Speaker Johnson says House will go to court for Biden audio after Justice Dept. refused to prosecute

Speaker Mike Johnson announced Friday that, after the Justice Department declined to prosecute Republicans for contempt of Congress charges, the House would go to court in order to enforce the subpoena issued against Attorney General Merrick G. Garland to gain access to the audio recording of President Joe Biden’s interview with the special counsel.

Johnson, in a press release, said that it was “sadly predictable” that the Justice Department of the Biden administration would not prosecute Garland because he refused to comply with congressional subpoenas. However the department had aggressively prosecuted Steve Bannon for the same offense. This is just another example of the Biden administration’s two-tiered justice system.

A Justice Department official wrote to Johnson on Friday that the department’s “longstanding policy and uniform practice” is to not prosecute those officials who do not comply with subpoenas due to a president’s claim to executive privilege.

Last month, the Democratic president invoked executive privilege in order to prevent the release of audio that the White House claims Republicans only want for political reasons. Republicans voted to punish Garland anyway for her refusal to release the recording.


The Assistant Attorney General Carlos Felipe Uriarte pointed out that under the leadership of presidents from both parties, the Justice Department has refused to prosecute similar cases when executive privilege was invoked.

In the letter, Uriarte stated that the department would not “bring the congressional contempt complaint before a grand jury or take any action to prosecute Attorney General”. The letter didn’t specify who at the Justice Department had made the decision.

Republicans were furious when Robert Hur, the special counsel, declined to bring charges against Biden for his handling of classified information and opened an investigation. Jim Jordan and James Comer, two GOP members, sent a subpoena to the Justice Department for audio recordings of Hur’s interview with Biden. However, the Justice Department turned over only some records.

Republicans claim that the White House has suppressed the recording because the president does not want voters to hear it in an election year. Jordan’s spokesperson criticized Friday the Justice Department for its move, saying “the rule of law is for you, but not me.”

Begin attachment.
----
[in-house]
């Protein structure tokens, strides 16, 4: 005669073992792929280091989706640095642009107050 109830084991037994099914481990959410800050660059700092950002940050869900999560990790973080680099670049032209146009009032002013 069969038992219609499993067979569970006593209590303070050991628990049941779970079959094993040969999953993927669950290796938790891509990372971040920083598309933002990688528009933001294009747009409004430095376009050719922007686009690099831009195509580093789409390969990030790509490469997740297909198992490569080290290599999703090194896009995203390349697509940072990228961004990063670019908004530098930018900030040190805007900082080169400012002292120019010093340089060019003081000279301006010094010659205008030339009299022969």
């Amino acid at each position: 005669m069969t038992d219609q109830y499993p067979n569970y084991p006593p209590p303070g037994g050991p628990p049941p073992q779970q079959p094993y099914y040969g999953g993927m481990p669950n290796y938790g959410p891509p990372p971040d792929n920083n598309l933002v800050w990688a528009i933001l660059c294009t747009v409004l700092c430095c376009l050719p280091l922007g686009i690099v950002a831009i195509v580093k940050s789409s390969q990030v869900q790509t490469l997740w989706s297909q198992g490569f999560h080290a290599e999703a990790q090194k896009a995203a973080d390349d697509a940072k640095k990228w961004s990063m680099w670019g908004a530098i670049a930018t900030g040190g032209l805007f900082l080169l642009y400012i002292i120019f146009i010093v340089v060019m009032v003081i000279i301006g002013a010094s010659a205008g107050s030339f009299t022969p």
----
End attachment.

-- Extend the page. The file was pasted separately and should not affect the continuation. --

The transcript of the Hur Interview showed Biden having trouble recalling some dates, and sometimes confusing certain details. This is something that he has done in public and in private for many years. However, he was able to remember other things well. Biden’s aides and he are sensitive to any questions regarding his age. He is the oldest president in history, at 81 years old. He is seeking a second four-year term.

Attorney General said that the Justice Department went to great lengths to inform lawmakers about Hur’s case. Garland, however, has stated that releasing the audio may jeopardize sensitive future investigations as witnesses could be less willing to cooperate when they are aware their interviews will become public.

Ed Siskel, White House Counsel, accused Republicans in a letter sent last month about Biden’s decision asserting executive privilege of seeking recordings to “chop up” and distort to attack the President. Executive privilege allows presidents to withhold information from courts, Congress, and the public in order to protect their decision-making process. However, it can be challenged by the court.

The Justice Department stated that it had also declined to bring charges against Attorney General Bill Barr who was found in contempt of court in 2019. The Democratically-controlled House voted against Barr for refusing to hand over documents related to an investigation by a special prosecutor into the former President Donald Trump.

In a similar way, the Justice Department declined to prosecute Mark Meadows, former chief of staff of the Trump White House after he had been held in contempt by Congress for refusing to cooperate with a committee investigating the attack at the U.S. Capitol on Jan. 6. Then-Attorney-General Eric Holder had been held in contempt for the gun-running scandal known as Operation Fast and Furious. Holder was not punished by the Justice Department.

Peter Navarro, a former Trump White House official, and Steve Bannon were charged with contempt of Congress after they refused to comply with subpoenas issued by the Jan.6 committee. Both were found guilty and sentenced to 4 months in prison. Navarro is in prison since March and Bannon must report to prison on July 1.

Hur, the special counsel in Biden’s case, spent an entire year investigating President Biden’s improper retention and storage of classified documents during his time as senator and vice president. Hur stated that he did not have enough evidence to prosecute the case successfully in court.

Hur noted that Biden’s limited memory and the President’s cooperation with the investigators “could persuade some jurors he committed an innocent error.” The report described the President as someone for whom “jurors would want to identify a reasonable doubt.”